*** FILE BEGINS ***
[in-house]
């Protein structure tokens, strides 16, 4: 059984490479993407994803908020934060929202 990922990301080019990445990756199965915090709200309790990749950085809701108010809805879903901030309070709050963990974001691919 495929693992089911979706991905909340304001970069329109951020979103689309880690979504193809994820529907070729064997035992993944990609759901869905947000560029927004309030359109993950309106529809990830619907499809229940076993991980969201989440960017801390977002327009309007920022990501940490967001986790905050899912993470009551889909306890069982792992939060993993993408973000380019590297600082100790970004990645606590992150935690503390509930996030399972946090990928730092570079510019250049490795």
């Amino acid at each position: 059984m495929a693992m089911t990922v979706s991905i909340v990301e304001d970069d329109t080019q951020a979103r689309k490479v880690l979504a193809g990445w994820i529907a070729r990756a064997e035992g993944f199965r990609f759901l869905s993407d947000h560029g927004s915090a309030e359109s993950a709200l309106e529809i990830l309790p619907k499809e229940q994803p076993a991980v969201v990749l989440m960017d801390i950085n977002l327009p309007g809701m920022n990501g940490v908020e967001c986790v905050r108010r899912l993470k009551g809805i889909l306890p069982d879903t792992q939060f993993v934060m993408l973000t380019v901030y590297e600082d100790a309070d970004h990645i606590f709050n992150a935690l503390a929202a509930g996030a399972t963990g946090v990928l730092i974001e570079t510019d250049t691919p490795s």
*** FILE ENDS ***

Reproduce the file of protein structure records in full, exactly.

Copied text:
[in-house]
């Protein structure tokens, strides 16, 4: 059984490479993407994803908020934060929202 990922990301080019990445990756199965915090709200309790990749950085809701108010809805879903901030309070709050963990974001691919 495929693992089911979706991905909340304001970069329109951020979103689309880690979504193809994820529907070729064997035992993944990609759901869905947000560029927004309030359109993950309106529809990830619907499809229940076993991980969201989440960017801390977002327009309007920022990501940490967001986790905050899912993470009551889909306890069982792992939060993993993408973000380019590297600082100790970004990645606590992150935690503390509930996030399972946090990928730092570079510019250049490795």
């Amino acid at each position: 059984m495929a693992m089911t990922v979706s991905i909340v990301e304001d970069d329109t080019q951020a979103r689309k490479v880690l979504a193809g990445w994820i529907a070729r990756a064997e035992g993944f199965r990609f759901l869905s993407d947000h560029g927004s915090a309030e359109s993950a709200l309106e529809i990830l309790p619907k499809e229940q994803p076993a991980v969201v990749l989440m960017d801390i950085n977002l327009p309007g809701m920022n990501g940490v908020e967001c986790v905050r108010r899912l993470k009551g809805i889909l306890p069982d879903t792992q939060f993993v934060m993408l973000t380019v901030y590297e600082d100790a309070d970004h990645i606590f709050n992150a935690l503390a929202a509930g996030a399972t963990g946090v990928l730092i974001e570079t510019d250049t691919p490795s």